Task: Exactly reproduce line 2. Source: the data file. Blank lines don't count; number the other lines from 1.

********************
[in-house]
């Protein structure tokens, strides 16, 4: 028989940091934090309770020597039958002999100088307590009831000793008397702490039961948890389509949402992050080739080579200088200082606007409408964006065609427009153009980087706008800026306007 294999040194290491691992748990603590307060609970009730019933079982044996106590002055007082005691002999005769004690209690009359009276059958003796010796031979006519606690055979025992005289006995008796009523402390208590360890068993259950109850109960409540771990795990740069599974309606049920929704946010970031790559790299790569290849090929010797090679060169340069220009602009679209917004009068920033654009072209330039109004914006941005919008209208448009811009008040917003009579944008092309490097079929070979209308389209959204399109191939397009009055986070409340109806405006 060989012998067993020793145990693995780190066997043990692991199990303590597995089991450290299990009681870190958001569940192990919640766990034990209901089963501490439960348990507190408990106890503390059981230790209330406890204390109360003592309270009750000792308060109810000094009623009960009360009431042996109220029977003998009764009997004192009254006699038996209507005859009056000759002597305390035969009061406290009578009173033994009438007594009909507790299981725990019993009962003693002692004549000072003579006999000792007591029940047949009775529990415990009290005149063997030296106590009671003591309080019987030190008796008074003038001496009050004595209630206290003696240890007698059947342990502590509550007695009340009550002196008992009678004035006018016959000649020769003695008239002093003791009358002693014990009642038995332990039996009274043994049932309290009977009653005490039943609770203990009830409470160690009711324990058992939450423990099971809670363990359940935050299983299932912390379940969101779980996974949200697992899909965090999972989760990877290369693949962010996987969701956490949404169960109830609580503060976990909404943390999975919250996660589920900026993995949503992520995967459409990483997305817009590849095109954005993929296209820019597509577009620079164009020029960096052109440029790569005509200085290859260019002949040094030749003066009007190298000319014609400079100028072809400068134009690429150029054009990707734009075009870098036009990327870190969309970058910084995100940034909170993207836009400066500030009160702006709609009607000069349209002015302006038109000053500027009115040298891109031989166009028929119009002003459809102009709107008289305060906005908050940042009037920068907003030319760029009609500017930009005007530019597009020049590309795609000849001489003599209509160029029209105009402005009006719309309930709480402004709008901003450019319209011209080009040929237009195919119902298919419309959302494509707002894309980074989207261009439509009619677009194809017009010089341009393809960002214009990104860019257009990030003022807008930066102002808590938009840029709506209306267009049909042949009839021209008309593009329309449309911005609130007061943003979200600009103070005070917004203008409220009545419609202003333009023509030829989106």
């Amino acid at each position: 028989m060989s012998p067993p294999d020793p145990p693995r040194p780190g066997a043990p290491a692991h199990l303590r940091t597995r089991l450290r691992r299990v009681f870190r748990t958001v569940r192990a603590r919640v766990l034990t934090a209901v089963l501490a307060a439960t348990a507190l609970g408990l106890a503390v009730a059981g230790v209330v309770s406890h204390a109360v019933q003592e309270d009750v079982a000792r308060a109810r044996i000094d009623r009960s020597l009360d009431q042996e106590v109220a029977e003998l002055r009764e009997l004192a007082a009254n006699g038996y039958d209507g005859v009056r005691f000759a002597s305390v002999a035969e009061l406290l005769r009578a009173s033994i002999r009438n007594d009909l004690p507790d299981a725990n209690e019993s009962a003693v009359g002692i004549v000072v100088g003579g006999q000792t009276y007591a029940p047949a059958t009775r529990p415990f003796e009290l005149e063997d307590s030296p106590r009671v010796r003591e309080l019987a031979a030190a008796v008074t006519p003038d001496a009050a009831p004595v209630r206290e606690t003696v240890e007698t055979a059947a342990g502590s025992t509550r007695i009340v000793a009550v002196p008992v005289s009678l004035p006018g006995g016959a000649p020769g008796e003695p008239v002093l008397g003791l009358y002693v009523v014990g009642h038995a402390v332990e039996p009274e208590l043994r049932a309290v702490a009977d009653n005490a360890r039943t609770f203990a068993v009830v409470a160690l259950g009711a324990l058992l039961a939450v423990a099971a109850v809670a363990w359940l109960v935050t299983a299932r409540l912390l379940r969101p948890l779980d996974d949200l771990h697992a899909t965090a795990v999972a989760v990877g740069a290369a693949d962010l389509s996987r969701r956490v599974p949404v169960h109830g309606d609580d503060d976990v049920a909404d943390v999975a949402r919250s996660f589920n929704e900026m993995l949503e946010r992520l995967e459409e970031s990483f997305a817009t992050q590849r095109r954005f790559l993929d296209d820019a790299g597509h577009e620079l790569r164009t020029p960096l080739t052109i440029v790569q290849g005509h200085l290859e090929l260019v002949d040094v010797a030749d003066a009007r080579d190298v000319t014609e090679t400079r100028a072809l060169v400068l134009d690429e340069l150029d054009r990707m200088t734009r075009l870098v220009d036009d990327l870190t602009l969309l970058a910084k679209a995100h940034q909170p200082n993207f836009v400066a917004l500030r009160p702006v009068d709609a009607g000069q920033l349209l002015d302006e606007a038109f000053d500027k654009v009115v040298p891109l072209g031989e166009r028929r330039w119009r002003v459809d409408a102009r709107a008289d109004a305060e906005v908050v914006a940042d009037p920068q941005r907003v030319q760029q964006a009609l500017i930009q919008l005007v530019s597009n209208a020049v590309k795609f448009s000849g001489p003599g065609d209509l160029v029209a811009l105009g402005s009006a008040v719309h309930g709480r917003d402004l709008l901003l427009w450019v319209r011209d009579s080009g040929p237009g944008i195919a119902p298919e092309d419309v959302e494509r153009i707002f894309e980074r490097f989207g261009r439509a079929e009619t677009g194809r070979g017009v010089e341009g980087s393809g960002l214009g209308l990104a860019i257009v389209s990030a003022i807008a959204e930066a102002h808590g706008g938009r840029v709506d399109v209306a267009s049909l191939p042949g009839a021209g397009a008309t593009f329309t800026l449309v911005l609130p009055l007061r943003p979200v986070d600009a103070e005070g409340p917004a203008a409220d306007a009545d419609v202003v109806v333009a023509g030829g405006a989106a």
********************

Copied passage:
């Protein structure tokens, strides 16, 4: 028989940091934090309770020597039958002999100088307590009831000793008397702490039961948890389509949402992050080739080579200088200082606007409408964006065609427009153009980087706008800026306007 294999040194290491691992748990603590307060609970009730019933079982044996106590002055007082005691002999005769004690209690009359009276059958003796010796031979006519606690055979025992005289006995008796009523402390208590360890068993259950109850109960409540771990795990740069599974309606049920929704946010970031790559790299790569290849090929010797090679060169340069220009602009679209917004009068920033654009072209330039109004914006941005919008209208448009811009008040917003009579944008092309490097079929070979209308389209959204399109191939397009009055986070409340109806405006 060989012998067993020793145990693995780190066997043990692991199990303590597995089991450290299990009681870190958001569940192990919640766990034990209901089963501490439960348990507190408990106890503390059981230790209330406890204390109360003592309270009750000792308060109810000094009623009960009360009431042996109220029977003998009764009997004192009254006699038996209507005859009056000759002597305390035969009061406290009578009173033994009438007594009909507790299981725990019993009962003693002692004549000072003579006999000792007591029940047949009775529990415990009290005149063997030296106590009671003591309080019987030190008796008074003038001496009050004595209630206290003696240890007698059947342990502590509550007695009340009550002196008992009678004035006018016959000649020769003695008239002093003791009358002693014990009642038995332990039996009274043994049932309290009977009653005490039943609770203990009830409470160690009711324990058992939450423990099971809670363990359940935050299983299932912390379940969101779980996974949200697992899909965090999972989760990877290369693949962010996987969701956490949404169960109830609580503060976990909404943390999975919250996660589920900026993995949503992520995967459409990483997305817009590849095109954005993929296209820019597509577009620079164009020029960096052109440029790569005509200085290859260019002949040094030749003066009007190298000319014609400079100028072809400068134009690429150029054009990707734009075009870098036009990327870190969309970058910084995100940034909170993207836009400066500030009160702006709609009607000069349209002015302006038109000053500027009115040298891109031989166009028929119009002003459809102009709107008289305060906005908050940042009037920068907003030319760029009609500017930009005007530019597009020049590309795609000849001489003599209509160029029209105009402005009006719309309930709480402004709008901003450019319209011209080009040929237009195919119902298919419309959302494509707002894309980074989207261009439509009619677009194809017009010089341009393809960002214009990104860019257009990030003022807008930066102002808590938009840029709506209306267009049909042949009839021209008309593009329309449309911005609130007061943003979200600009103070005070917004203008409220009545419609202003333009023509030829989106």